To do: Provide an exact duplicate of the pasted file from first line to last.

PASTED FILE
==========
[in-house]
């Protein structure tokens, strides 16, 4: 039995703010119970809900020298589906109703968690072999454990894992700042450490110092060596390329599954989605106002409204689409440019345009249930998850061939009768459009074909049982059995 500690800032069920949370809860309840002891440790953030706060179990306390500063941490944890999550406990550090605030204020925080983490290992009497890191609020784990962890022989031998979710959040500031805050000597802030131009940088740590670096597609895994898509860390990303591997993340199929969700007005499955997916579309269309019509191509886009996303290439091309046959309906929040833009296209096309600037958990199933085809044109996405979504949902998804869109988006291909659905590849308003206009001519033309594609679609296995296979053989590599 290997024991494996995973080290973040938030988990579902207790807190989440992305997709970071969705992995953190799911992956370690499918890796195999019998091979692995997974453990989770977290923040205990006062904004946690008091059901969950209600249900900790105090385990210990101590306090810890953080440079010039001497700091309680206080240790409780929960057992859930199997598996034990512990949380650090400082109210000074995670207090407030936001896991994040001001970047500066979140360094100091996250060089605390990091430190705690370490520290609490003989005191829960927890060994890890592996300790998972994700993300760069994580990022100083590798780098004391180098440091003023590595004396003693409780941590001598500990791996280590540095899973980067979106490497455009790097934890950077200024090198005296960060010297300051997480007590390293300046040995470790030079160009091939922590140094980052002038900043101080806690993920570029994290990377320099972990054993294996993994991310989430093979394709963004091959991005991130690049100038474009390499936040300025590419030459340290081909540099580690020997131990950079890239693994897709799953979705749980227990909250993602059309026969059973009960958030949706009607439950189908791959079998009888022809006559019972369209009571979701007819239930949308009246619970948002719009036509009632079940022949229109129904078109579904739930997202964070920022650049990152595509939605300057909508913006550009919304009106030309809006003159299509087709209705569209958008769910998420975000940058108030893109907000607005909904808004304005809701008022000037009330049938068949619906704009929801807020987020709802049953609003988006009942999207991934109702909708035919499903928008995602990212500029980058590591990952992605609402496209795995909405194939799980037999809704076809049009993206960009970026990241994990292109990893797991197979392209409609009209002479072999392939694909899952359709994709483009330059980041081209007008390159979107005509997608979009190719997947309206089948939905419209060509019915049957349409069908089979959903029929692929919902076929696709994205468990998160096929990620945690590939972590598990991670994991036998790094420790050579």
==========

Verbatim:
[in-house]
């Protein structure tokens, strides 16, 4: 039995703010119970809900020298589906109703968690072999454990894992700042450490110092060596390329599954989605106002409204689409440019345009249930998850061939009768459009074909049982059995 500690800032069920949370809860309840002891440790953030706060179990306390500063941490944890999550406990550090605030204020925080983490290992009497890191609020784990962890022989031998979710959040500031805050000597802030131009940088740590670096597609895994898509860390990303591997993340199929969700007005499955997916579309269309019509191509886009996303290439091309046959309906929040833009296209096309600037958990199933085809044109996405979504949902998804869109988006291909659905590849308003206009001519033309594609679609296995296979053989590599 290997024991494996995973080290973040938030988990579902207790807190989440992305997709970071969705992995953190799911992956370690499918890796195999019998091979692995997974453990989770977290923040205990006062904004946690008091059901969950209600249900900790105090385990210990101590306090810890953080440079010039001497700091309680206080240790409780929960057992859930199997598996034990512990949380650090400082109210000074995670207090407030936001896991994040001001970047500066979140360094100091996250060089605390990091430190705690370490520290609490003989005191829960927890060994890890592996300790998972994700993300760069994580990022100083590798780098004391180098440091003023590595004396003693409780941590001598500990791996280590540095899973980067979106490497455009790097934890950077200024090198005296960060010297300051997480007590390293300046040995470790030079160009091939922590140094980052002038900043101080806690993920570029994290990377320099972990054993294996993994991310989430093979394709963004091959991005991130690049100038474009390499936040300025590419030459340290081909540099580690020997131990950079890239693994897709799953979705749980227990909250993602059309026969059973009960958030949706009607439950189908791959079998009888022809006559019972369209009571979701007819239930949308009246619970948002719009036509009632079940022949229109129904078109579904739930997202964070920022650049990152595509939605300057909508913006550009919304009106030309809006003159299509087709209705569209958008769910998420975000940058108030893109907000607005909904808004304005809701008022000037009330049938068949619906704009929801807020987020709802049953609003988006009942999207991934109702909708035919499903928008995602990212500029980058590591990952992605609402496209795995909405194939799980037999809704076809049009993206960009970026990241994990292109990893797991197979392209409609009209002479072999392939694909899952359709994709483009330059980041081209007008390159979107005509997608979009190719997947309206089948939905419209060509019915049957349409069908089979959903029929692929919902076929696709994205468990998160096929990620945690590939972590598990991670994991036998790094420790050579």